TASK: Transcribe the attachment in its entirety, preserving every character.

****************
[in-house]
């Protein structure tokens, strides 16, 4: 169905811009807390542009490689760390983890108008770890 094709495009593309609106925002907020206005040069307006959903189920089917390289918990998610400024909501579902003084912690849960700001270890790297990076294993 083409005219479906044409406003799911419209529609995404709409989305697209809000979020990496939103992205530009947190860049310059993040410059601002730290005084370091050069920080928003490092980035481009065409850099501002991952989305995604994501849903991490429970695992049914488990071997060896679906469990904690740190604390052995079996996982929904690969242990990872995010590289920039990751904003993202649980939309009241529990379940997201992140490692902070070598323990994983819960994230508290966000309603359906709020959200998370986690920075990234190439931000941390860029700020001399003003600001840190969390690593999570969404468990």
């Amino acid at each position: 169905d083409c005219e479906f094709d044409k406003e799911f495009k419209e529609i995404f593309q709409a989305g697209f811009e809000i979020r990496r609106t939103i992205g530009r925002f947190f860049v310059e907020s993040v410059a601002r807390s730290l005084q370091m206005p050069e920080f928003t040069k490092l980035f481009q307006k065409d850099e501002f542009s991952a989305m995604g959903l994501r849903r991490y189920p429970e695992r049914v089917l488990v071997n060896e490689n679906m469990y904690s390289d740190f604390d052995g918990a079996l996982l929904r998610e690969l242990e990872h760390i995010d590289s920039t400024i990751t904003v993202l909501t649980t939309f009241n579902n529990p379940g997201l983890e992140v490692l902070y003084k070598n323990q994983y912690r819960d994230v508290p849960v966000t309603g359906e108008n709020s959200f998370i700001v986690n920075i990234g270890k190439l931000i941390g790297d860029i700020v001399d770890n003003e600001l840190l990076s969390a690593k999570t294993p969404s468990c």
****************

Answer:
[in-house]
């Protein structure tokens, strides 16, 4: 169905811009807390542009490689760390983890108008770890 094709495009593309609106925002907020206005040069307006959903189920089917390289918990998610400024909501579902003084912690849960700001270890790297990076294993 083409005219479906044409406003799911419209529609995404709409989305697209809000979020990496939103992205530009947190860049310059993040410059601002730290005084370091050069920080928003490092980035481009065409850099501002991952989305995604994501849903991490429970695992049914488990071997060896679906469990904690740190604390052995079996996982929904690969242990990872995010590289920039990751904003993202649980939309009241529990379940997201992140490692902070070598323990994983819960994230508290966000309603359906709020959200998370986690920075990234190439931000941390860029700020001399003003600001840190969390690593999570969404468990």
């Amino acid at each position: 169905d083409c005219e479906f094709d044409k406003e799911f495009k419209e529609i995404f593309q709409a989305g697209f811009e809000i979020r990496r609106t939103i992205g530009r925002f947190f860049v310059e907020s993040v410059a601002r807390s730290l005084q370091m206005p050069e920080f928003t040069k490092l980035f481009q307006k065409d850099e501002f542009s991952a989305m995604g959903l994501r849903r991490y189920p429970e695992r049914v089917l488990v071997n060896e490689n679906m469990y904690s390289d740190f604390d052995g918990a079996l996982l929904r998610e690969l242990e990872h760390i995010d590289s920039t400024i990751t904003v993202l909501t649980t939309f009241n579902n529990p379940g997201l983890e992140v490692l902070y003084k070598n323990q994983y912690r819960d994230v508290p849960v966000t309603g359906e108008n709020s959200f998370i700001v986690n920075i990234g270890k190439l931000i941390g790297d860029i700020v001399d770890n003003e600001l840190l990076s969390a690593k999570t294993p969404s468990c």